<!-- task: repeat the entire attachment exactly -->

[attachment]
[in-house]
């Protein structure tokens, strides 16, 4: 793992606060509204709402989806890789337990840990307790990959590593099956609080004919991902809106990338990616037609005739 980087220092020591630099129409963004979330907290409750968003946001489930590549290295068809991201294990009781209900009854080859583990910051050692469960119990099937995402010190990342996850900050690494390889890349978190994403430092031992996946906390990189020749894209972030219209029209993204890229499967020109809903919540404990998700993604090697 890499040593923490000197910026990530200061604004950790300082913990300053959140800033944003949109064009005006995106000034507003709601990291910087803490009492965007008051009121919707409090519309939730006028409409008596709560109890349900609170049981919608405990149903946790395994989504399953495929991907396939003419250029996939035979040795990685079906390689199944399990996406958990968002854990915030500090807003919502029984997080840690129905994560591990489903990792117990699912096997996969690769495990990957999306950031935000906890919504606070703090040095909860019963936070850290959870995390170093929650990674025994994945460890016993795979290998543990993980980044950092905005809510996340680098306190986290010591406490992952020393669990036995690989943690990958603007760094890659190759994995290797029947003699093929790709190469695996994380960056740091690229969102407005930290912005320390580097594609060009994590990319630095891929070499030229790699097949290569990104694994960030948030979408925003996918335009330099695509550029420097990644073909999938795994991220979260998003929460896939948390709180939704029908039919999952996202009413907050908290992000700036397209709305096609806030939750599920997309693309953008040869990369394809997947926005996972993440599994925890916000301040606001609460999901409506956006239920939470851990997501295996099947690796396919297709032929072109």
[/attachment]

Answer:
[in-house]
């Protein structure tokens, strides 16, 4: 793992606060509204709402989806890789337990840990307790990959590593099956609080004919991902809106990338990616037609005739 980087220092020591630099129409963004979330907290409750968003946001489930590549290295068809991201294990009781209900009854080859583990910051050692469960119990099937995402010190990342996850900050690494390889890349978190994403430092031992996946906390990189020749894209972030219209029209993204890229499967020109809903919540404990998700993604090697 890499040593923490000197910026990530200061604004950790300082913990300053959140800033944003949109064009005006995106000034507003709601990291910087803490009492965007008051009121919707409090519309939730006028409409008596709560109890349900609170049981919608405990149903946790395994989504399953495929991907396939003419250029996939035979040795990685079906390689199944399990996406958990968002854990915030500090807003919502029984997080840690129905994560591990489903990792117990699912096997996969690769495990990957999306950031935000906890919504606070703090040095909860019963936070850290959870995390170093929650990674025994994945460890016993795979290998543990993980980044950092905005809510996340680098306190986290010591406490992952020393669990036995690989943690990958603007760094890659190759994995290797029947003699093929790709190469695996994380960056740091690229969102407005930290912005320390580097594609060009994590990319630095891929070499030229790699097949290569990104694994960030948030979408925003996918335009330099695509550029420097990644073909999938795994991220979260998003929460896939948390709180939704029908039919999952996202009413907050908290992000700036397209709305096609806030939750599920997309693309953008040869990369394809997947926005996972993440599994925890916000301040606001609460999901409506956006239920939470851990997501295996099947690796396919297709032929072109």